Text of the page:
New Zealand’s southernmost city offers true hospitality and old-fashioned southern comfort to visitors.
Invercargill has a Scottish heritage like Dunedin and fine Victorian buildings line its wide boulevards. The city makes an excellent base for exploring Fiordland, Queenstown, Catlin’s Coast and Steward Island (Rakiura National Park).
The city has an abundance of parks and reserves, golf courses, cafes, art galleries, theatres and a host of visitor activities as follows:-
Wander through the expansive Queen’s Park
This cool, green retreat has a rhododendron walk, sunken rose garden, winter garden and wildlife sanctuary.
Take the Invercargill City Spirit Walk
This hour long ramble takes in new public artworks, major landmarks and heritage trails.
Drive out to Anderson Park Art Gallery
See quality New Zealand paintings, pottery and sculpture in this stately old home.
Visit the Southland Museum and Art Gallery
See interesting fine art, nautical exhibits, techno-displays and New Zealand’s own dinosaur remnant, the tuatara. This collection is housed in the largest pyramid in the Southern Hemisphere.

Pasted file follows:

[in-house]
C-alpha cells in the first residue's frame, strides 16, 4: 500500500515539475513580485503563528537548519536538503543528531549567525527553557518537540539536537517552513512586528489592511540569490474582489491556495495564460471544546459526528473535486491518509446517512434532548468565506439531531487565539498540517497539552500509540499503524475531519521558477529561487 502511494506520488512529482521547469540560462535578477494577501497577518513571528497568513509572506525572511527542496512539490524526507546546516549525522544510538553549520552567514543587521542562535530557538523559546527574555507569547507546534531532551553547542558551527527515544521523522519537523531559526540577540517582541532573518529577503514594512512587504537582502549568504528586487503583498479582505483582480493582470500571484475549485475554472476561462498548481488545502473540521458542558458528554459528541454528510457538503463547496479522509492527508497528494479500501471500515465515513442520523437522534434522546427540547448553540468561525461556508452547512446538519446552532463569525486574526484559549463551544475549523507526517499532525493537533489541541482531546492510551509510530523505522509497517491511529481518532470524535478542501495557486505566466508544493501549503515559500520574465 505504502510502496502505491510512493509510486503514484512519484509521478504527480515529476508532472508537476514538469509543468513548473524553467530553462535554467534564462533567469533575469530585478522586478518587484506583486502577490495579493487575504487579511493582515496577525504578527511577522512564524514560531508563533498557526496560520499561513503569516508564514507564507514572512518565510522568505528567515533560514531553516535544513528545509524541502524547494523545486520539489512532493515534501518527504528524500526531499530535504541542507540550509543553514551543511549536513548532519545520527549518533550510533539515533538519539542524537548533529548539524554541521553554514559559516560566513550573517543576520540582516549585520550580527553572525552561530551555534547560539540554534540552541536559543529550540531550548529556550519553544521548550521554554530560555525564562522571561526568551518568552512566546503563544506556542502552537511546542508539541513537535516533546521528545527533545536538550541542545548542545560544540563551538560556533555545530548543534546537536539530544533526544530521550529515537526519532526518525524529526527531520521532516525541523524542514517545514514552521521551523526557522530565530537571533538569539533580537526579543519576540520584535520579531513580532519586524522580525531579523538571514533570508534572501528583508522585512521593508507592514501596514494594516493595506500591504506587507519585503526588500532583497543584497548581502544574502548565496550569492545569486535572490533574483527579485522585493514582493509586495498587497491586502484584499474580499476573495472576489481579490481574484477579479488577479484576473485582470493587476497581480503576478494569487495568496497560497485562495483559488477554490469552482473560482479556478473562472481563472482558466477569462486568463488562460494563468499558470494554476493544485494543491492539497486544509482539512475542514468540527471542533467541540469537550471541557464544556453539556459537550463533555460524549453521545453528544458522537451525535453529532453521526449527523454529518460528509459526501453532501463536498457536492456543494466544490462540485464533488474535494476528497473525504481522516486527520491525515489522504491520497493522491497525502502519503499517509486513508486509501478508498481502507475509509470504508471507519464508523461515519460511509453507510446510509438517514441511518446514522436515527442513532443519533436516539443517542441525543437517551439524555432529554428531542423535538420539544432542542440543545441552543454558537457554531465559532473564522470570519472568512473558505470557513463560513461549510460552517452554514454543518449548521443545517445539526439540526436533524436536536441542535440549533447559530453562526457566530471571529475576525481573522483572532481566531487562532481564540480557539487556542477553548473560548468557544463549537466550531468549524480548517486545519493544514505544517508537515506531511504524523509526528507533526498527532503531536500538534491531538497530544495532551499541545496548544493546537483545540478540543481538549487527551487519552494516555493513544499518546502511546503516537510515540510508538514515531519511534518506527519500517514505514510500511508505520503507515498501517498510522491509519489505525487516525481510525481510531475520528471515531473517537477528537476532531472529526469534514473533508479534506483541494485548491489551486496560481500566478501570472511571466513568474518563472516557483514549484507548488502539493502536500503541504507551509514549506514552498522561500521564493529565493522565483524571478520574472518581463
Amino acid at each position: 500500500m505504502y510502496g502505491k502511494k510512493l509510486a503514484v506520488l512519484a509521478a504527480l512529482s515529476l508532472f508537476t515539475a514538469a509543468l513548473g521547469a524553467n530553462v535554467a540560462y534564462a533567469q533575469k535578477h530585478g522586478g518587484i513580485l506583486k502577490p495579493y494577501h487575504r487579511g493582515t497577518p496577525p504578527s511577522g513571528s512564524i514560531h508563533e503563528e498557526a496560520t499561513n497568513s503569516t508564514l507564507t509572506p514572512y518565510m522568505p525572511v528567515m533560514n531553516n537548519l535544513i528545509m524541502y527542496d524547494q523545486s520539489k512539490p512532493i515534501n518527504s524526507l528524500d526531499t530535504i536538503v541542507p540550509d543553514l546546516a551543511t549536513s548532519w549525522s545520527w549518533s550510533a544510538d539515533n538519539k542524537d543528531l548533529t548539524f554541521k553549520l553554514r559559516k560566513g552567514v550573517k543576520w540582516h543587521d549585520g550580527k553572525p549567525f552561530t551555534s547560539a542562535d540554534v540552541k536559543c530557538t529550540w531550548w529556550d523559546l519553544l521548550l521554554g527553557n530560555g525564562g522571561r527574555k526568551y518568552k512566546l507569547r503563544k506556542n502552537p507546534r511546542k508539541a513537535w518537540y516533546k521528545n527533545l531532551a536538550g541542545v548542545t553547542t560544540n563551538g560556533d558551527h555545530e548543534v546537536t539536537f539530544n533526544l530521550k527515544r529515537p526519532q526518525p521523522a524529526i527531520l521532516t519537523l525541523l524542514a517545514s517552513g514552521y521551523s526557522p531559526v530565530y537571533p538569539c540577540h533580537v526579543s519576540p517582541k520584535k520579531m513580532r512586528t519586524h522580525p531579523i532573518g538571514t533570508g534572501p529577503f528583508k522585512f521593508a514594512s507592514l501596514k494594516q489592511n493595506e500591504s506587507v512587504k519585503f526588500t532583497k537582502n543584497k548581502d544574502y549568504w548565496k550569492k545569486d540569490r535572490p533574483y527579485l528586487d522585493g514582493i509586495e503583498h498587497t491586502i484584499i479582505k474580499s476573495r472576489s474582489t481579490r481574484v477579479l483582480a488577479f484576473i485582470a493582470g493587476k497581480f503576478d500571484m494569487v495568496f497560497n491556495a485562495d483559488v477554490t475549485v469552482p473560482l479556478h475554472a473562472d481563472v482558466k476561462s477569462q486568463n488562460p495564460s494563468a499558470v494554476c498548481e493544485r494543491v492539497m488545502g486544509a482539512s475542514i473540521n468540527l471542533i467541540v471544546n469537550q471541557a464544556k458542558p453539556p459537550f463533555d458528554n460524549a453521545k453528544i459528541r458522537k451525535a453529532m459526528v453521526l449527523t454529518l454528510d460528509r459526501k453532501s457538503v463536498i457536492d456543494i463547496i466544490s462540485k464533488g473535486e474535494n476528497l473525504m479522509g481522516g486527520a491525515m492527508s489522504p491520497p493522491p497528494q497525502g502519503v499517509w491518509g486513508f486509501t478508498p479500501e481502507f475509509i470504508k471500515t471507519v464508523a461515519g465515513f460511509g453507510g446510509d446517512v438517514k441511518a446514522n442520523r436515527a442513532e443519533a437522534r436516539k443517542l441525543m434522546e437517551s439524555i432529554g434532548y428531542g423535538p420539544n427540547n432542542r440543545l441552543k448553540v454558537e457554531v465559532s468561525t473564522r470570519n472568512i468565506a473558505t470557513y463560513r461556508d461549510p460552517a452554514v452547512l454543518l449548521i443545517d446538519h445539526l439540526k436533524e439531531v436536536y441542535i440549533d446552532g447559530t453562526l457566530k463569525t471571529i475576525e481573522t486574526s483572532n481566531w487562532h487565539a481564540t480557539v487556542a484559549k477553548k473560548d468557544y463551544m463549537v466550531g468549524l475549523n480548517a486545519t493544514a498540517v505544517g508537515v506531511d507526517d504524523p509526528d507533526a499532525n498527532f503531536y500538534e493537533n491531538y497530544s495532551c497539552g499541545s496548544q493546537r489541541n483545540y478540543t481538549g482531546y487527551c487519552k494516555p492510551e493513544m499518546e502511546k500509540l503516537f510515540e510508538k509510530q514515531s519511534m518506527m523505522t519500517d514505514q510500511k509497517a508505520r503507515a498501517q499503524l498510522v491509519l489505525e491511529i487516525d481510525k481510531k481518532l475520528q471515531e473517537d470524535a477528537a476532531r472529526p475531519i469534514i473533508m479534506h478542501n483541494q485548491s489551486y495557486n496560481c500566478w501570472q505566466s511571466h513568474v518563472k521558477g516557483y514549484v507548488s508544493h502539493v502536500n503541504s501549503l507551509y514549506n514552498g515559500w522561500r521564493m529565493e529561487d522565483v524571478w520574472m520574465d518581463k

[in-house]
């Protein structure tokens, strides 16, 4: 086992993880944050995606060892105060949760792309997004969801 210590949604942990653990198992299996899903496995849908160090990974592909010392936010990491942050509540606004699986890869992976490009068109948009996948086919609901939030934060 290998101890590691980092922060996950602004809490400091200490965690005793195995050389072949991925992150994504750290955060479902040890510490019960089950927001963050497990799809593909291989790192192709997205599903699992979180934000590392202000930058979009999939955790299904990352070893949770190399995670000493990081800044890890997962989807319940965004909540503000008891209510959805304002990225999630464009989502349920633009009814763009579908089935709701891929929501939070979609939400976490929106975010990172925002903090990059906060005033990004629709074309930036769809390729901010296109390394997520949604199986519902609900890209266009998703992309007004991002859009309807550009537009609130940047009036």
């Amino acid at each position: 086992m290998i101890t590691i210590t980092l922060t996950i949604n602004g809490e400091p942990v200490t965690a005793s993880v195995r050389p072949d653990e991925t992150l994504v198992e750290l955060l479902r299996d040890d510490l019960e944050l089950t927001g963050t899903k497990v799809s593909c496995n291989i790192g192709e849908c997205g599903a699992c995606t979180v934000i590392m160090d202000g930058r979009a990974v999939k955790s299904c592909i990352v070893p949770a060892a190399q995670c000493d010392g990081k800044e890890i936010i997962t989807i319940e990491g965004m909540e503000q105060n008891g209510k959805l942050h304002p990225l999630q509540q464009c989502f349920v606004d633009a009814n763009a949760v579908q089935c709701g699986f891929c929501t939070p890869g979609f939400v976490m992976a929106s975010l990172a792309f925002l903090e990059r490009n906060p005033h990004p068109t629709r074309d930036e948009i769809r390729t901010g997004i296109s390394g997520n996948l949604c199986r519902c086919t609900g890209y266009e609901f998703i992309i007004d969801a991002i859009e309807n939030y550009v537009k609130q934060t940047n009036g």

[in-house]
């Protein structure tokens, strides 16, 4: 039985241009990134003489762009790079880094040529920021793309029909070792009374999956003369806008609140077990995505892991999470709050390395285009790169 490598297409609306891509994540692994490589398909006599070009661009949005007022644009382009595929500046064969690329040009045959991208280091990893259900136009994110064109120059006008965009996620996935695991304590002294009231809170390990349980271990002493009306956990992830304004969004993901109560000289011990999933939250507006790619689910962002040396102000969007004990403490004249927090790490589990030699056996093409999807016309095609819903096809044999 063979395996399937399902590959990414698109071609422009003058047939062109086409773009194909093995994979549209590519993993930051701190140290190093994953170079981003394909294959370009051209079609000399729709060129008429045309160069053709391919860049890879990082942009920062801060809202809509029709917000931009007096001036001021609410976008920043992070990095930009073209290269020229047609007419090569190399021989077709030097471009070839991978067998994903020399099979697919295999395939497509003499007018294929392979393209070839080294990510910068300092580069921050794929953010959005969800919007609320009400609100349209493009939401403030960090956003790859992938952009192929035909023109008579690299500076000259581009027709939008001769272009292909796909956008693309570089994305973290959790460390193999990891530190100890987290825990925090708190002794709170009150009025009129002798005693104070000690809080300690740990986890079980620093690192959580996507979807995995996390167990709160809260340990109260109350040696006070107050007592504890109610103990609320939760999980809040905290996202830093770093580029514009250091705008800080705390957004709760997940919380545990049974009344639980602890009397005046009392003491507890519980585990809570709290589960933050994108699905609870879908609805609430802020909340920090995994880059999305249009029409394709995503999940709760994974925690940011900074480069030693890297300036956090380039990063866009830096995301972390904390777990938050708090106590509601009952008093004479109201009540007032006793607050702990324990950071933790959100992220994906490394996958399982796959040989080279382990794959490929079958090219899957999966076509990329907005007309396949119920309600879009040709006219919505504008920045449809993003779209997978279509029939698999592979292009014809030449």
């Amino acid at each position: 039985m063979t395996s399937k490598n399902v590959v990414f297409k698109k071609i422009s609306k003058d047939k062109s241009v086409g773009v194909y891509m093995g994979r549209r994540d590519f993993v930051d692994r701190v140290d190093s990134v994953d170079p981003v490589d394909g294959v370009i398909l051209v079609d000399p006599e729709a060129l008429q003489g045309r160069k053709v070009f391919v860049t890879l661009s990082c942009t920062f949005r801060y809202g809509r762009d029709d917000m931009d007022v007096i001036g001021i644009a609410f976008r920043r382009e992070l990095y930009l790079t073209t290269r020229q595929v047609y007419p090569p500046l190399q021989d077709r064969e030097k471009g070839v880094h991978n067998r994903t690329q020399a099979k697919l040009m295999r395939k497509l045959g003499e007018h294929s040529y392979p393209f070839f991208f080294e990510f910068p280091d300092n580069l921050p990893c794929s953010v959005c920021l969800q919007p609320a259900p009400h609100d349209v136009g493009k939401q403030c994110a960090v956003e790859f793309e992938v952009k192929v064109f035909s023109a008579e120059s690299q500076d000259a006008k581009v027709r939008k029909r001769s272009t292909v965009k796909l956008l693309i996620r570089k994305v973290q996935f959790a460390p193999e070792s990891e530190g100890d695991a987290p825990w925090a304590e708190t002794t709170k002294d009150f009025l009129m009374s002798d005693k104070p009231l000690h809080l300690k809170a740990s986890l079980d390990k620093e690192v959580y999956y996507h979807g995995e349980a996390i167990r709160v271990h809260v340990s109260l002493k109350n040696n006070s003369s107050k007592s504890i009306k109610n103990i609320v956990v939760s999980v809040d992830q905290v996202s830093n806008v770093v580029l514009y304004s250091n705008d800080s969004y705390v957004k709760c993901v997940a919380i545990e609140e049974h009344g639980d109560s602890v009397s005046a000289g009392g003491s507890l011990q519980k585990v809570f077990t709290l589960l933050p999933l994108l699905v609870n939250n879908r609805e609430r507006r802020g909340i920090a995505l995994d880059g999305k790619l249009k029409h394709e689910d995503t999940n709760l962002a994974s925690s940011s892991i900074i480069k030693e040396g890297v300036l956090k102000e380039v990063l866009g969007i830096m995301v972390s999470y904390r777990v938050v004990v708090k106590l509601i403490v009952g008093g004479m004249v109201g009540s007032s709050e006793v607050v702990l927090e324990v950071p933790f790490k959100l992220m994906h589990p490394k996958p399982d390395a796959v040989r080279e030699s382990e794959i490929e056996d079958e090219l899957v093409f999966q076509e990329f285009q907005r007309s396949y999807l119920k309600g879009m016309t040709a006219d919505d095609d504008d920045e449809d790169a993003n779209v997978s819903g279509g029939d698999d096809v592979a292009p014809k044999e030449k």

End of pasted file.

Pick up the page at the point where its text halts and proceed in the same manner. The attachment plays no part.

Drive down to Bluff, New Zealand’s oldest European town
This port town is home to our most renowned gourmet delicacy, the Bluff oyster and the Tiwai Point Aluminium Smelter, which has public tours.
While in Bluff take the Bluff Hill Circular Walk
Start at the point where Highway One ends at Foveaux Strait and follow the coastline for great views of beaches and offshore islands. Another option is the Glory Walk through lush native bush.
Catch the ferry across to Stewart Island
Take a wilderness walk, a fishing trip, or a guided tour to Ulva Island to view some rare native birds.
Don’t miss out on the rugged coastal strip known as The Catlins
Enjoy the wonderful wildlife surprises with close up views of sea lions, seals, dolphins and penguins in quiet coves along this rugged coast. Curio Bay has a 160 million year old fossilised forest.
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